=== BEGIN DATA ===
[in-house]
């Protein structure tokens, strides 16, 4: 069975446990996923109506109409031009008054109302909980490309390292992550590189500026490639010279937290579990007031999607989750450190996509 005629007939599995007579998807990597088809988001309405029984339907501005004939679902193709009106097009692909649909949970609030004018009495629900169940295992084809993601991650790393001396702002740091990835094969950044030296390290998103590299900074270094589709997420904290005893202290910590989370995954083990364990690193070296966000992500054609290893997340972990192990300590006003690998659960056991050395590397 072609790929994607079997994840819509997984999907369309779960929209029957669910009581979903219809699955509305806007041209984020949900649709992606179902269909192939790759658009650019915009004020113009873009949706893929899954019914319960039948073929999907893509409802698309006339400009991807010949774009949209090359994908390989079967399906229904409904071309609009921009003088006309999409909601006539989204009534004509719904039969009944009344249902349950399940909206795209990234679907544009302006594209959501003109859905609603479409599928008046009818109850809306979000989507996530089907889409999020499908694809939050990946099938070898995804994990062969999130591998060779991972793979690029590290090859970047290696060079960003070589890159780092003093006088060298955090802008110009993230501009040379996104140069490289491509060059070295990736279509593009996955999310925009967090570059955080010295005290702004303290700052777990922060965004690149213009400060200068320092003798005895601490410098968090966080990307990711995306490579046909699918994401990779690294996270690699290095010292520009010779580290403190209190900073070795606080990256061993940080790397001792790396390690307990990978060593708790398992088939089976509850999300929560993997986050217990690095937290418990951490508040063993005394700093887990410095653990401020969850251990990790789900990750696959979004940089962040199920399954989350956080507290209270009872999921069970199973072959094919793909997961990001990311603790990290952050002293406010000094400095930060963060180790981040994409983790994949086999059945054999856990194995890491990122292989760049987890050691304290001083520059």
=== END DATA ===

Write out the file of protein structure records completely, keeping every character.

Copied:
[in-house]
């Protein structure tokens, strides 16, 4: 069975446990996923109506109409031009008054109302909980490309390292992550590189500026490639010279937290579990007031999607989750450190996509 005629007939599995007579998807990597088809988001309405029984339907501005004939679902193709009106097009692909649909949970609030004018009495629900169940295992084809993601991650790393001396702002740091990835094969950044030296390290998103590299900074270094589709997420904290005893202290910590989370995954083990364990690193070296966000992500054609290893997340972990192990300590006003690998659960056991050395590397 072609790929994607079997994840819509997984999907369309779960929209029957669910009581979903219809699955509305806007041209984020949900649709992606179902269909192939790759658009650019915009004020113009873009949706893929899954019914319960039948073929999907893509409802698309006339400009991807010949774009949209090359994908390989079967399906229904409904071309609009921009003088006309999409909601006539989204009534004509719904039969009944009344249902349950399940909206795209990234679907544009302006594209959501003109859905609603479409599928008046009818109850809306979000989507996530089907889409999020499908694809939050990946099938070898995804994990062969999130591998060779991972793979690029590290090859970047290696060079960003070589890159780092003093006088060298955090802008110009993230501009040379996104140069490289491509060059070295990736279509593009996955999310925009967090570059955080010295005290702004303290700052777990922060965004690149213009400060200068320092003798005895601490410098968090966080990307990711995306490579046909699918994401990779690294996270690699290095010292520009010779580290403190209190900073070795606080990256061993940080790397001792790396390690307990990978060593708790398992088939089976509850999300929560993997986050217990690095937290418990951490508040063993005394700093887990410095653990401020969850251990990790789900990750696959979004940089962040199920399954989350956080507290209270009872999921069970199973072959094919793909997961990001990311603790990290952050002293406010000094400095930060963060180790981040994409983790994949086999059945054999856990194995890491990122292989760049987890050691304290001083520059």